Up until this morning, my knowledge of 9/11 and the attacks on the World Trade Center were confined to narrated media footage, countless articles... my imagination. I wasn't in New York City on September 11th. I wasn't a survivor. I awoke to the media coverage half-way across the country. For me, today was the first time I saw it first-hand. First-hand from the American who happened to have a video camera handy. First-hand from the emergency worker standing at the foot of the towers before they fell. First-hand from an on-looker unaware that the fires above him would soon be something far more frightening. First-hand from a fireman whose name is now written on a monument in Lower Manhattan.
9/11 through the media coverage was shocking. Frightening. Distant. 9/11 from the camera of an eye-witness is terrifying. Raw. Personal.
Yesterday, on this 10th anniversary of 9/11, I wanted to remember. To reflect. To be thankful. I picked three of the 9/11 programs on television, and spent a few hours revisiting various topics about the day.
One of the programs I selected was that of 9/11 as documented through the raw camera footage of first-hand witnesses. No narration. No media reporters trying to break a story. Just life as it happened. Life as it was experienced.
And, as expected, I was introduced to a great deal of imagery I never imagined: Young people watching from their high-rise apartment a mile away from Ground Zero... watching... wondering... seeing the towers one minute, then gone the next. // Two wide-eyed little children... a confused little girl saying, "The World Trade Center... it's not there." // Listening to radio communication with firemen in the south tower documenting their climb up to the 70th floor.... moments before the tower collapsed to the ground. // Listening to emergency workers, covered in dust, panting for water, drinking their fill, then putting their gear back on... and going right back into the cloud of debris. // Following along with an army -- a sea -- of newly-arrived firefighters, flowing down a New York street toward the wreckage of the first tower, heavy fire hoses wrapped around their shoulders.... only to see those same men moments later, standing silent, stunned, as the dust from the second tower swirled around them. // Watching as a bewildered businessman shuffled slowly out of the cloud, alone, his clothing hanging off of him, covered in dust... dragging his briefcase behind him, and asking... "Where is everyone going?" // Watching as people exited the World Trade Center buildings before they fell... knowing that THEY were the lucky ones. // Seeing stunned New Yorkers in Times Square, looking up, watching the media coverage... their mouths open in horror. // Watching people stand agape at the jumpers choosing free-fall over burning flames.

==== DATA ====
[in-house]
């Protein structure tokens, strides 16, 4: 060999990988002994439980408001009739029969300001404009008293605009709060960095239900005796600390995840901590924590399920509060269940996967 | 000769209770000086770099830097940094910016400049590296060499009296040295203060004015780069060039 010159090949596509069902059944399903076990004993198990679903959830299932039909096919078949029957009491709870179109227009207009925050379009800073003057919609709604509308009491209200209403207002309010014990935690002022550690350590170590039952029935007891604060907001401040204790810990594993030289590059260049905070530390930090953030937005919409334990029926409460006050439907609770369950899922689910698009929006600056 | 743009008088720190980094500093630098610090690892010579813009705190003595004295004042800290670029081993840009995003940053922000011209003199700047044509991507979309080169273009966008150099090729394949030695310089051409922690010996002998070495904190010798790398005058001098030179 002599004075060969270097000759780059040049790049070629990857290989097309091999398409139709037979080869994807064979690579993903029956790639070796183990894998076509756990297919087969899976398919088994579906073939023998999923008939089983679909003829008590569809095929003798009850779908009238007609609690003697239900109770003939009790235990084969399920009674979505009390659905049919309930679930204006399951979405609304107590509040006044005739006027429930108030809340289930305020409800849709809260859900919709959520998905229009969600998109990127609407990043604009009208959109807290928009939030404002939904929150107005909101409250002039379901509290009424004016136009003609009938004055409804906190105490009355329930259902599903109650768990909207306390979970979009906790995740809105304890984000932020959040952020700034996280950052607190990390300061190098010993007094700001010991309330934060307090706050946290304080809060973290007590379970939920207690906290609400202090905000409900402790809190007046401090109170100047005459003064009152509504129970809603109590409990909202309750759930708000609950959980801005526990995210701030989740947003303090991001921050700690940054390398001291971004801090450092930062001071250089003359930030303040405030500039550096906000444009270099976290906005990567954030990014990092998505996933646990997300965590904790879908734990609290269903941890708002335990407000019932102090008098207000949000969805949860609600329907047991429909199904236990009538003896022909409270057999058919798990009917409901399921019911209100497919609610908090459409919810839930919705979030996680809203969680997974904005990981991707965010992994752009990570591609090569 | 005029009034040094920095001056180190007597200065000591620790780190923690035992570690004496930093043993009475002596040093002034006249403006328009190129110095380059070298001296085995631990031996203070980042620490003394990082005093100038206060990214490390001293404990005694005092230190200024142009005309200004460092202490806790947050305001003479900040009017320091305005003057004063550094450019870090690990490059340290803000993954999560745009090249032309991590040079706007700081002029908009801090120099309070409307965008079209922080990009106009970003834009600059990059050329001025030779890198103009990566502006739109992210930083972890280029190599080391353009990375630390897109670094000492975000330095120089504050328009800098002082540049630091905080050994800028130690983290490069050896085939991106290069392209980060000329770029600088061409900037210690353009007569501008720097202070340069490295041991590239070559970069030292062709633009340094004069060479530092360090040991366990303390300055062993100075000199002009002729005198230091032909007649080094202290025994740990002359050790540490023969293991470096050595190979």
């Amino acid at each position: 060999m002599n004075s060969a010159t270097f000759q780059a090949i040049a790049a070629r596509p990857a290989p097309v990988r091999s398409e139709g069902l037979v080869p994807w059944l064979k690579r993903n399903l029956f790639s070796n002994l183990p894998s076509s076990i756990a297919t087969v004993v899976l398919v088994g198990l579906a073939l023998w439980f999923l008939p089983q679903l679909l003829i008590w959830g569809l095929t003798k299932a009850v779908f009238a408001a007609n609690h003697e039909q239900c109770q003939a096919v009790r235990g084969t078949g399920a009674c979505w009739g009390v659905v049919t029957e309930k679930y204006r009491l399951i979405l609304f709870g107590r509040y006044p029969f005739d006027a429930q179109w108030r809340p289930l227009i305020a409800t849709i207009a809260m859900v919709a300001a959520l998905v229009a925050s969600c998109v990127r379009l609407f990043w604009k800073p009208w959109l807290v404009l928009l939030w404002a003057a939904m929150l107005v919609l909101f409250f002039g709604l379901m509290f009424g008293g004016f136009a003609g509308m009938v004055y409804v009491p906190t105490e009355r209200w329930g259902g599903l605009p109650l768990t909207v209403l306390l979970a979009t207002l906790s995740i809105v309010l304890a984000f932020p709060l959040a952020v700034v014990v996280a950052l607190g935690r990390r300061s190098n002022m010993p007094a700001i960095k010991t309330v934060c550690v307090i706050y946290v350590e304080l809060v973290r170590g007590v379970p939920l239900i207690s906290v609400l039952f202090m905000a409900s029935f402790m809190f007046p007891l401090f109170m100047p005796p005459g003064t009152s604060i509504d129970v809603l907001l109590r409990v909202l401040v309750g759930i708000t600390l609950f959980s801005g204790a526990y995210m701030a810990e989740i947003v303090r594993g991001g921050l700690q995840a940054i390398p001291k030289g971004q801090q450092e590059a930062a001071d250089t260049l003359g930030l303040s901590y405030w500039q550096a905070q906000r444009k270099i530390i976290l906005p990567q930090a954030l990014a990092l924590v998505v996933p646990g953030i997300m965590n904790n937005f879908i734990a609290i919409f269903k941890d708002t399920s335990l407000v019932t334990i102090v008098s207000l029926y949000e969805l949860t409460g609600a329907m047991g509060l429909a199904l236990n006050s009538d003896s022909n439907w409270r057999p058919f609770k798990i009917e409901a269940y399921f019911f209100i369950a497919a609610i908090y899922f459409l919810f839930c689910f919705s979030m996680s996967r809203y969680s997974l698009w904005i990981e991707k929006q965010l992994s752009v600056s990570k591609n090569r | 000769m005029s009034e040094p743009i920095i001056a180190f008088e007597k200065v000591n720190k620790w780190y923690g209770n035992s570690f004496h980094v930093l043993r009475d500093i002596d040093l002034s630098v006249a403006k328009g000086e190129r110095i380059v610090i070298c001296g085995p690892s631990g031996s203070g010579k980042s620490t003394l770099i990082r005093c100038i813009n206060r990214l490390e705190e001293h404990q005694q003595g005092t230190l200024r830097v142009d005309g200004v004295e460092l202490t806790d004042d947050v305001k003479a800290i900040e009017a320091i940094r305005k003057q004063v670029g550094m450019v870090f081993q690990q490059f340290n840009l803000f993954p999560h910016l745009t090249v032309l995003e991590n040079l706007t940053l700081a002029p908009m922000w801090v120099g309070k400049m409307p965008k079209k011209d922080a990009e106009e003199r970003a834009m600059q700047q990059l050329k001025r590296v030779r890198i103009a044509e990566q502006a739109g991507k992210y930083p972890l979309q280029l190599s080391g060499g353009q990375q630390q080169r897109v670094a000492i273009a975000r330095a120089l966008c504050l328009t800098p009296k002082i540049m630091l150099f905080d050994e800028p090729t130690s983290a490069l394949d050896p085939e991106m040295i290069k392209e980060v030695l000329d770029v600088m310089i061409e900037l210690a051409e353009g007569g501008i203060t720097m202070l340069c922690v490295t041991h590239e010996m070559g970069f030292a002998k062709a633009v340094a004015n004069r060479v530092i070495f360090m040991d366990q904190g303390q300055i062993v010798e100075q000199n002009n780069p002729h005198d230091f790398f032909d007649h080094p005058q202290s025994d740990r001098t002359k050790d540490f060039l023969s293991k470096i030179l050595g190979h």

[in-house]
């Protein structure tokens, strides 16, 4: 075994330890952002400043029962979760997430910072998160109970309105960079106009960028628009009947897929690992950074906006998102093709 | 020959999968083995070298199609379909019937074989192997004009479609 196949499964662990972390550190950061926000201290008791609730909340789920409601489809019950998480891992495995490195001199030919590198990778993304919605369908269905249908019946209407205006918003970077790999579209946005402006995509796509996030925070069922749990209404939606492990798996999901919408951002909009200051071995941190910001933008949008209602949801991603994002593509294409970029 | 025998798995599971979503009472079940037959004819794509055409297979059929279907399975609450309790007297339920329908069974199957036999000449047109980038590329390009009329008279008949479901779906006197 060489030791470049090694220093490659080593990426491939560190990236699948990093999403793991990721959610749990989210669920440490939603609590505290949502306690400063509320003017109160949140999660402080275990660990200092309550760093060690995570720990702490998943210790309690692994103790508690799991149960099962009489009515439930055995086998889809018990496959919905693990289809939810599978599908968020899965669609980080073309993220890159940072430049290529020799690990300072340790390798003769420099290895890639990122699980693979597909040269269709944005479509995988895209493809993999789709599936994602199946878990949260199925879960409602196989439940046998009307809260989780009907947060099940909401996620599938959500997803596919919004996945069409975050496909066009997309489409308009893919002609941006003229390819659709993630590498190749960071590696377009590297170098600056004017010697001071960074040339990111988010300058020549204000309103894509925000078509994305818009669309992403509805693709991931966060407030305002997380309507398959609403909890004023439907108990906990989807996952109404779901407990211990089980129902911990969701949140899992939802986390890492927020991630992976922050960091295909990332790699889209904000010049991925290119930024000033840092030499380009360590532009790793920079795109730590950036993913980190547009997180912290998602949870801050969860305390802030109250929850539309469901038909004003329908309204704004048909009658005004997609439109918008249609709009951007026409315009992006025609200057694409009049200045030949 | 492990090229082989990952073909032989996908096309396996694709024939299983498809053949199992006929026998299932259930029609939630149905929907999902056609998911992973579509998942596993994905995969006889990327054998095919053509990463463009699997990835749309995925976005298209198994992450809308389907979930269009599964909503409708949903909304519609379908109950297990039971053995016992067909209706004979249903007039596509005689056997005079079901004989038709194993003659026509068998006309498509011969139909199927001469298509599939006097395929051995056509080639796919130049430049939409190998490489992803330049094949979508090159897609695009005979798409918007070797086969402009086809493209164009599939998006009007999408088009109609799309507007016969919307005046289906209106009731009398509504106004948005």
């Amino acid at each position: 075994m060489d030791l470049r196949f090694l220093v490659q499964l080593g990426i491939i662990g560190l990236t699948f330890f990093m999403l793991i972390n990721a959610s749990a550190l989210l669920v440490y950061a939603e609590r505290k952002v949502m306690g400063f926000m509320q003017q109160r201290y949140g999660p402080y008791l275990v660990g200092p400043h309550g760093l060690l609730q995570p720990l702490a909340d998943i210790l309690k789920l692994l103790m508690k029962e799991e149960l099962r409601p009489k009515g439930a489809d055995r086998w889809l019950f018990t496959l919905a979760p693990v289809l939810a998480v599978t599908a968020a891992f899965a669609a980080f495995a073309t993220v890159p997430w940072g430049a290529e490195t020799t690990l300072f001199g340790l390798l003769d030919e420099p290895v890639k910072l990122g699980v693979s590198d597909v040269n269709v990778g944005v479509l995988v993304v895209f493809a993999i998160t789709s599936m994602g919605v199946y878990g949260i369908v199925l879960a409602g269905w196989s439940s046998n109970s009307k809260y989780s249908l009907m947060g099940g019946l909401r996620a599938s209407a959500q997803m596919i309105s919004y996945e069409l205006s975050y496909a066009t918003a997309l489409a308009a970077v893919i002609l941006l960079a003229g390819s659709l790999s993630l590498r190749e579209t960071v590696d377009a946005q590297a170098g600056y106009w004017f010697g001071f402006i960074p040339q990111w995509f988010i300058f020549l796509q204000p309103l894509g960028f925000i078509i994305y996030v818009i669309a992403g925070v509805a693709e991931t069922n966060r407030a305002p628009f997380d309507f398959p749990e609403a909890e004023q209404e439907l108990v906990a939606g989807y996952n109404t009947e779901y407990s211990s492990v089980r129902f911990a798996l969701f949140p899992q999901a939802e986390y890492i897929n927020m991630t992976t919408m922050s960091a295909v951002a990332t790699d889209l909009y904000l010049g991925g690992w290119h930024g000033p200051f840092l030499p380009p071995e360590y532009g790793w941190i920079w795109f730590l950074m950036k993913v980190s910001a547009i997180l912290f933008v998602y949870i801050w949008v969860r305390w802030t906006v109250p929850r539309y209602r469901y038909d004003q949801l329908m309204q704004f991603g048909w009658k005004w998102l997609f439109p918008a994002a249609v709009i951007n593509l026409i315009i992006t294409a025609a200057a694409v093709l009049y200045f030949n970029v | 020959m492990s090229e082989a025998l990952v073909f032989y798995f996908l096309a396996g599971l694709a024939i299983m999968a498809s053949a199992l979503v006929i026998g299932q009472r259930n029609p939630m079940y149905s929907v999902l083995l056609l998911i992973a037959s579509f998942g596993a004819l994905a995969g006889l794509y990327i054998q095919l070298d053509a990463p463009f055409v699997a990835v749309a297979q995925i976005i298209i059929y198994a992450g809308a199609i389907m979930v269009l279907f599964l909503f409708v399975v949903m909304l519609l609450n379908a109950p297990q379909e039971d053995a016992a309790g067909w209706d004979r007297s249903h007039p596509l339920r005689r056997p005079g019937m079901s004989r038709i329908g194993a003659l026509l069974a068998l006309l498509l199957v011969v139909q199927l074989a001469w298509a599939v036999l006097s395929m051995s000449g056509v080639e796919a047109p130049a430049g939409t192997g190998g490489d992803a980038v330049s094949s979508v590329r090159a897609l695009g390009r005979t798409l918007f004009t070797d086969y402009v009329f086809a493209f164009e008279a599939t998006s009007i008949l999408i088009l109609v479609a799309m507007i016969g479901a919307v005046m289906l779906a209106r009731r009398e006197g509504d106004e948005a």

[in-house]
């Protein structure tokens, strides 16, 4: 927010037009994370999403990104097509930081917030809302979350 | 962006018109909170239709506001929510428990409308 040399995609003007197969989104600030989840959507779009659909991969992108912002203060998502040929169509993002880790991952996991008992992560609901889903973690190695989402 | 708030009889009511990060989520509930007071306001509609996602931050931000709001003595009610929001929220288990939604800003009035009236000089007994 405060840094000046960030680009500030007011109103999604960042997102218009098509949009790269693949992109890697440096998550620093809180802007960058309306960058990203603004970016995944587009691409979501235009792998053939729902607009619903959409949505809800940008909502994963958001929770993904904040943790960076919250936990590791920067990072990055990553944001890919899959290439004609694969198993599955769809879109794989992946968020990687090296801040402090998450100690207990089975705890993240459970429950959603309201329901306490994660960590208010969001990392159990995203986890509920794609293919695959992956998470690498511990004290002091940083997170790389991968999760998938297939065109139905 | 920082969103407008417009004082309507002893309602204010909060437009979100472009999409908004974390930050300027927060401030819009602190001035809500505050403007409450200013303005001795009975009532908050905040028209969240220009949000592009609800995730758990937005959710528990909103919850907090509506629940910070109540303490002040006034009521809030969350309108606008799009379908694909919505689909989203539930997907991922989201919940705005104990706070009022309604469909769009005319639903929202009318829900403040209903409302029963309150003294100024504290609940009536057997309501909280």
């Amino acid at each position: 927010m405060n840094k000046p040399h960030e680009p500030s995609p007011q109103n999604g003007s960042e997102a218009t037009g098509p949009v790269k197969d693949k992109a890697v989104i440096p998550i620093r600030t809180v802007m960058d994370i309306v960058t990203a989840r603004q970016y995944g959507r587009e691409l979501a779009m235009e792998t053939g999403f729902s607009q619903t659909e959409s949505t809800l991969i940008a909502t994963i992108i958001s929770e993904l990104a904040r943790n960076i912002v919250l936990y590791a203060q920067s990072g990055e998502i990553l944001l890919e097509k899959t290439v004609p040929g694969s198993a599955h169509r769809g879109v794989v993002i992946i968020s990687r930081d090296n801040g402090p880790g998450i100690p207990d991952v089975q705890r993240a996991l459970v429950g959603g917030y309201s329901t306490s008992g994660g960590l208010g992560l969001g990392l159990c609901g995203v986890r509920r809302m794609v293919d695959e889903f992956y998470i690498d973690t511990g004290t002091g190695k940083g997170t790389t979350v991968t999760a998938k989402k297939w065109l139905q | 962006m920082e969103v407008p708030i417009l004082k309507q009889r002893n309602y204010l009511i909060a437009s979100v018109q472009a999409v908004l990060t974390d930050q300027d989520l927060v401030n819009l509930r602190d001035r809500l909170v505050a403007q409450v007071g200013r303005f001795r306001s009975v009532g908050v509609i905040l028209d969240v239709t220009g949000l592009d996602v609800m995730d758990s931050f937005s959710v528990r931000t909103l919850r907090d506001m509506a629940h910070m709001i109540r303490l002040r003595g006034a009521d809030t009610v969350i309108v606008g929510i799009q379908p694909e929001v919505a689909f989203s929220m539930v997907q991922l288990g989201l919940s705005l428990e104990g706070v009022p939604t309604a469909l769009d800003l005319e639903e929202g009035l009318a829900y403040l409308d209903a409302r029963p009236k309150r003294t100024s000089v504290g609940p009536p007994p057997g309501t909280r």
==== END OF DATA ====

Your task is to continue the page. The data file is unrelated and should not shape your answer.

That's what I saw this morning. 9/11. Real. First-hand.
Ten years ago on a Tuesday, I awoke to the media coverage from my college apartment -- safe in the confines of Milwaukee, Wisconsin. The first tower had already fallen. I was awake to see the rest. I was heartbroken, transfixed, angry. I didn't attend any of my classes that day. My heart just wasn't in it.
Today I saw 9/11 from a different perspective. I'll never forget it.
The United States is my home. I'm proud to live here. I'm blessed to live here. I will always remember 9/11. The loss... the unsung heroes... the servicemen and woman... the way it changed my life.
I can forgive (or try to forgive) those who enact their bitter hatred upon my country. I can move on. But I will never forget. Because... it is when we forget that past, when we stop remembering, when we ignor what came before... that is when we doom ourselves to repeat it.
And I don't wish to remember another 9/11.